The Idle Class, a similarly redemptive film, was given two alternating themes, the first being the most traditionally cinematic of the night, the second eerily bouncing from minor to major and back again with echoes of the Simpsons theme (which the show’s producers just hired Chicha Libre to record last month for the cartoon’s 25th anniversary episode). Chaplin plays the roles of both the rich guy (happy movie theme) and the tramp (spooky minor) in the film, and since there’s less bouncing from set to set in this one the band got the chance to vamp out and judiciously add or subtract an idea or texture or two for a few minutes at a clip and the result was mesmerizing. It was also very funny when it had to be. Bits and pieces of vaguely familiar tunes flashed across the screen: a schlocky pop song from the 80s; a classical theme (Ravel?); finally, an earlier Chicha Libre original (a reworking of a Vivaldi theme, actually), Primavera en la Selva. They built it up triumphantly at the end to wind up in a blaze of shimmering, clanging psychedelic glory where Chaplin’s tramp finally gets to give the rich guy’s sinisterly hulking father a swift kick in the pants. The crowd of what seemed older, jaded new-music types roared their approval: the buzz was still in the air as they exited. Chicha may be dance music (and stoner music), but Chicha Libre definitely have a future in film scores if they want it.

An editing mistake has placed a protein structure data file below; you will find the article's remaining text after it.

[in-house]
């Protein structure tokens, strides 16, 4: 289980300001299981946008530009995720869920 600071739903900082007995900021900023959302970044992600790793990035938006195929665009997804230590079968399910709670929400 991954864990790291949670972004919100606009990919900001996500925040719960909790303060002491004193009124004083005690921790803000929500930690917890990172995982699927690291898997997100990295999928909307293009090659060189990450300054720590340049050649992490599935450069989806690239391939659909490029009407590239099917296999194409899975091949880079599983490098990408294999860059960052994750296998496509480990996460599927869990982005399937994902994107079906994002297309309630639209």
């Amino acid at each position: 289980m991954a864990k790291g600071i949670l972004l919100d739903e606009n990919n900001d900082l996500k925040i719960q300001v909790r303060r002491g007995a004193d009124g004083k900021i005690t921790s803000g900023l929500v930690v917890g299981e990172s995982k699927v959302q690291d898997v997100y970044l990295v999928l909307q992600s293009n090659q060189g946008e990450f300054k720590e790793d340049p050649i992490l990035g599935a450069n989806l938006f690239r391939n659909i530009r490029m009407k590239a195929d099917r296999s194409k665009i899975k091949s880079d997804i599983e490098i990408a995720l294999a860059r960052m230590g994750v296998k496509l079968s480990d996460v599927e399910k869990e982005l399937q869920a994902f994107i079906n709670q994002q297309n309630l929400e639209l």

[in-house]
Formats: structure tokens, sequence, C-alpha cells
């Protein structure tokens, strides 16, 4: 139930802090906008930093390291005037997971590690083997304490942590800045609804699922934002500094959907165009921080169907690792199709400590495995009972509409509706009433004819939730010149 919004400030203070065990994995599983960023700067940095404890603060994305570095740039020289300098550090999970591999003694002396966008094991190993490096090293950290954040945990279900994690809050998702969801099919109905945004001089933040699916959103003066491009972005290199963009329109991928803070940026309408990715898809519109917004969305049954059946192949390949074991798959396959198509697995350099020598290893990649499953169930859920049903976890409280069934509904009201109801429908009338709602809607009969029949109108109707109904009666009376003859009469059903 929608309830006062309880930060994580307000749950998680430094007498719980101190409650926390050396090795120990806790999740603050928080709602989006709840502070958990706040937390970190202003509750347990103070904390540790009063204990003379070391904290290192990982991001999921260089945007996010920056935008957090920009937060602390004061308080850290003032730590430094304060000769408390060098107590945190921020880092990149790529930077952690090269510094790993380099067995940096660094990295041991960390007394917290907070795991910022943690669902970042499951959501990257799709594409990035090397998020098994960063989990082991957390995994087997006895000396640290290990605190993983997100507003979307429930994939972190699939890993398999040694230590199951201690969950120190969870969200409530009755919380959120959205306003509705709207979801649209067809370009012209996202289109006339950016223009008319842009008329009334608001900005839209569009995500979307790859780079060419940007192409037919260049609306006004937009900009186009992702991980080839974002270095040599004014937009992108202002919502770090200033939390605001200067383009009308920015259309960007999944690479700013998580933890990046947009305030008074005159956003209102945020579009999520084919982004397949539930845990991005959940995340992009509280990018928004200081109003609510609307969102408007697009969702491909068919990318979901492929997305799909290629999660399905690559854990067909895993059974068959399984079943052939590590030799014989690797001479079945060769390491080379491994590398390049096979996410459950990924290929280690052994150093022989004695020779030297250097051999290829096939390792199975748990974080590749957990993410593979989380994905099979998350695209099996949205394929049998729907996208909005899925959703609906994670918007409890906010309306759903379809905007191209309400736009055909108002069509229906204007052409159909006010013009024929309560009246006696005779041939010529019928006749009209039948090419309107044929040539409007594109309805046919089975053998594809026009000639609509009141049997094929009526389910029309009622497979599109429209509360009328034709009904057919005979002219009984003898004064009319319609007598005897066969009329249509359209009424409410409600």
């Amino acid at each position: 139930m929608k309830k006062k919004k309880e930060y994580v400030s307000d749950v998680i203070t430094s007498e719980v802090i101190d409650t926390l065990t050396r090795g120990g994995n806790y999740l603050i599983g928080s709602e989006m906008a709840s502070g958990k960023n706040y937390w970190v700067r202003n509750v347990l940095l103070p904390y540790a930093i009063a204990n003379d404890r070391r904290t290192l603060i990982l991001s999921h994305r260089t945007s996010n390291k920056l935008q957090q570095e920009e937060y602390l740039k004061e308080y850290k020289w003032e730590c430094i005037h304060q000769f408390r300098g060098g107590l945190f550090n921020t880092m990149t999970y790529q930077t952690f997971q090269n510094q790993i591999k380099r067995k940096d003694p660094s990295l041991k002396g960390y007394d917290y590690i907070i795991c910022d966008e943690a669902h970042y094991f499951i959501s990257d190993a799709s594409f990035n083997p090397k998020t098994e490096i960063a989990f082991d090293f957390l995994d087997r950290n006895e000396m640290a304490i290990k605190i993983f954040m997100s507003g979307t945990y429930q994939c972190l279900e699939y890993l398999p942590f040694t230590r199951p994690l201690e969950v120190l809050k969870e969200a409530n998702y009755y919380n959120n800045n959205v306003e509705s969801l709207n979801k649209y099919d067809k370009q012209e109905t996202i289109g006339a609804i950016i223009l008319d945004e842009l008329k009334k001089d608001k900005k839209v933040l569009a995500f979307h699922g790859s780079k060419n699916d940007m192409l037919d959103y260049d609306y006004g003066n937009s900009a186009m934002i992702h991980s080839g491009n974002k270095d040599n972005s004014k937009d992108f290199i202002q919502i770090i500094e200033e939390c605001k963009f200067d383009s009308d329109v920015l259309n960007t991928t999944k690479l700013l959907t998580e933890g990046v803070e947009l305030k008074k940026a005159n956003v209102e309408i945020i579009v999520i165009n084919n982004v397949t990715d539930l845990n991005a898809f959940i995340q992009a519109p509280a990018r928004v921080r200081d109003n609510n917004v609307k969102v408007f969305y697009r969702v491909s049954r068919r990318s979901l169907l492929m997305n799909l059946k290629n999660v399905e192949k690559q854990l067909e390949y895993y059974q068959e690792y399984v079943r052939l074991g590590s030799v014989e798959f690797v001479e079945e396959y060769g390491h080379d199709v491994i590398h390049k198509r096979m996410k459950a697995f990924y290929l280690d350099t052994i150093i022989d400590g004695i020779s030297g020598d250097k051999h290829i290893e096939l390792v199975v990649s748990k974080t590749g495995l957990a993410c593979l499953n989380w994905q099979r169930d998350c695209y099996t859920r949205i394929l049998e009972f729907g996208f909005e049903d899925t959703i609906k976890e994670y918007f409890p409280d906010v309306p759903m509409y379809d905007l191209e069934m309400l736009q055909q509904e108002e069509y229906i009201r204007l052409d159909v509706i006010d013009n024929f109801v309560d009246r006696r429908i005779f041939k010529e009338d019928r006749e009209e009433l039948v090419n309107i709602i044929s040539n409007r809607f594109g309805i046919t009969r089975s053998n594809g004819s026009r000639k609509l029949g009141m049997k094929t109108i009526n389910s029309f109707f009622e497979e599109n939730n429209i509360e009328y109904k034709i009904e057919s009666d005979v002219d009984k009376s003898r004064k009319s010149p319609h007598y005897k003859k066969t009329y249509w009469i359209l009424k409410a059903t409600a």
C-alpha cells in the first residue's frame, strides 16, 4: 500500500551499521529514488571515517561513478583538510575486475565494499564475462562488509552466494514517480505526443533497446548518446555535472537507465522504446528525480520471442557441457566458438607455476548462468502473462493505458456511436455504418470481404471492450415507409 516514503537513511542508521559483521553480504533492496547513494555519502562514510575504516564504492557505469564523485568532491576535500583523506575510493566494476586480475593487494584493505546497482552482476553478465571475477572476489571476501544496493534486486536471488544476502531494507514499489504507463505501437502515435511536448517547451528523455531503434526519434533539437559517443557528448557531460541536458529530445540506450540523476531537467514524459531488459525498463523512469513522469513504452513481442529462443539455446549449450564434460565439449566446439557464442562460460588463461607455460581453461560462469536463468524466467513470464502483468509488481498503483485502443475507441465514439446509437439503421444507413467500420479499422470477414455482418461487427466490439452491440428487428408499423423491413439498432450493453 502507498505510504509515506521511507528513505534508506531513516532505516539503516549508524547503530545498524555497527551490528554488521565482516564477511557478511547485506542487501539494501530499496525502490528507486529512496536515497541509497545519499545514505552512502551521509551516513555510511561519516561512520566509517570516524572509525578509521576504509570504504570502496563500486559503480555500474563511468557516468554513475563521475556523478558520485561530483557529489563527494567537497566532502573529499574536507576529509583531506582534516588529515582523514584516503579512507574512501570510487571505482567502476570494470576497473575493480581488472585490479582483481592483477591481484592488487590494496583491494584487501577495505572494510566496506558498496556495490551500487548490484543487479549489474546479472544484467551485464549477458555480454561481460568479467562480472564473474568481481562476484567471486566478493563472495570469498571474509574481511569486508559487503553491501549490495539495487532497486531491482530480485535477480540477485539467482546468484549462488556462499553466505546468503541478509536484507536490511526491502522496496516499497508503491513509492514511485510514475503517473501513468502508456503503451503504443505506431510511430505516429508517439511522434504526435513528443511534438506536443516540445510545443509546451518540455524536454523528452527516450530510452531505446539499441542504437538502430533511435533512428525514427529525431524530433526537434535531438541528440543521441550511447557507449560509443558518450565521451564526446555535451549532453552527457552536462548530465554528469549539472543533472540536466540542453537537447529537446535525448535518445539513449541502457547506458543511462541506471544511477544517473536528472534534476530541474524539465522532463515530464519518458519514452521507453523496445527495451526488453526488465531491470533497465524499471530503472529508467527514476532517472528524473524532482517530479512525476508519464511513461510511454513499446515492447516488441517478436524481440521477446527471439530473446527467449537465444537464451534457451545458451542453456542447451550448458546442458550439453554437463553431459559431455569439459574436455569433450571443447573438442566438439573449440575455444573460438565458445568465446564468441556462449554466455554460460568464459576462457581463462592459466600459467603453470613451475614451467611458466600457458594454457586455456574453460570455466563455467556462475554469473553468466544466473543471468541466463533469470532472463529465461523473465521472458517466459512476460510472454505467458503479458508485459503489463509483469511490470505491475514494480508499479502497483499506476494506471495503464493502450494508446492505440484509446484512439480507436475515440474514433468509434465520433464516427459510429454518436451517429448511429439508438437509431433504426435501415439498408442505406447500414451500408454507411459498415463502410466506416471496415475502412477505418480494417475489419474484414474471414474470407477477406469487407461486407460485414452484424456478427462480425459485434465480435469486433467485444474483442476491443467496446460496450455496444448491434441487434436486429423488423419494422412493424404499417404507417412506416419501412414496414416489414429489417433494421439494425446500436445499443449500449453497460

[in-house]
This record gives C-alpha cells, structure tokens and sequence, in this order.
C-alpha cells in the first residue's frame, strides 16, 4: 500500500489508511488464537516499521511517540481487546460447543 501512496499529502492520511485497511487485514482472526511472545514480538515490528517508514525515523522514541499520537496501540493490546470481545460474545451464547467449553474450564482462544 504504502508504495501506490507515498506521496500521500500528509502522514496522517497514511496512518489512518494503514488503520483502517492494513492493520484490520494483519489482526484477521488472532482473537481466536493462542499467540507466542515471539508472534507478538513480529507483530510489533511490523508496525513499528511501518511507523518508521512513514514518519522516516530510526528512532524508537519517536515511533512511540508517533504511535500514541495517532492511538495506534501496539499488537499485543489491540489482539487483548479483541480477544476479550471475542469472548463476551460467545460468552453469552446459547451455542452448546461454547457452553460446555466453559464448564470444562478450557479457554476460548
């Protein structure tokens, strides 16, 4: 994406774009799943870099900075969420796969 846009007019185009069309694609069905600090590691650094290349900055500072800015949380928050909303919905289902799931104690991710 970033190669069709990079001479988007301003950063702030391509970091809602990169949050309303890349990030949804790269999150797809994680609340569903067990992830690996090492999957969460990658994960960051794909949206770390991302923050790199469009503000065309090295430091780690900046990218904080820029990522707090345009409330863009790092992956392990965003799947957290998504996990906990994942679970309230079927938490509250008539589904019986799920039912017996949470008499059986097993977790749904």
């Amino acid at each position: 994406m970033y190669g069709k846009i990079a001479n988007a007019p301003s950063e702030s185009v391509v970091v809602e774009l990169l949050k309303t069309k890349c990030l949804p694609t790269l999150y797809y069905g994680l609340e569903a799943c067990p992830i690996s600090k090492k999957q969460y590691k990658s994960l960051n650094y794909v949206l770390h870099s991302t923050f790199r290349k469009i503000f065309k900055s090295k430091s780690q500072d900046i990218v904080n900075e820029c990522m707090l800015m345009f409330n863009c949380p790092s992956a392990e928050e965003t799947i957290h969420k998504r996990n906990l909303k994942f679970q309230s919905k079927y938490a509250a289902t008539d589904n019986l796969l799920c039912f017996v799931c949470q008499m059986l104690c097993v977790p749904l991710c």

February 5, 2010 Posted by | concert, Film, Live Events, Music, music, concert, New York City, review, Reviews, rock music | , , , , , , , , , , , , , , , , , , , , , , , , , , , , , , , , , , , , , , , , , , , , , , , , , , , , , , , , , , | Leave a comment

Trouble in Tribeca, Part Two: Chicha Libre, the Cuban Cowboys and Slavic Soul Party at the 92YTribeca, NYC 1/8/10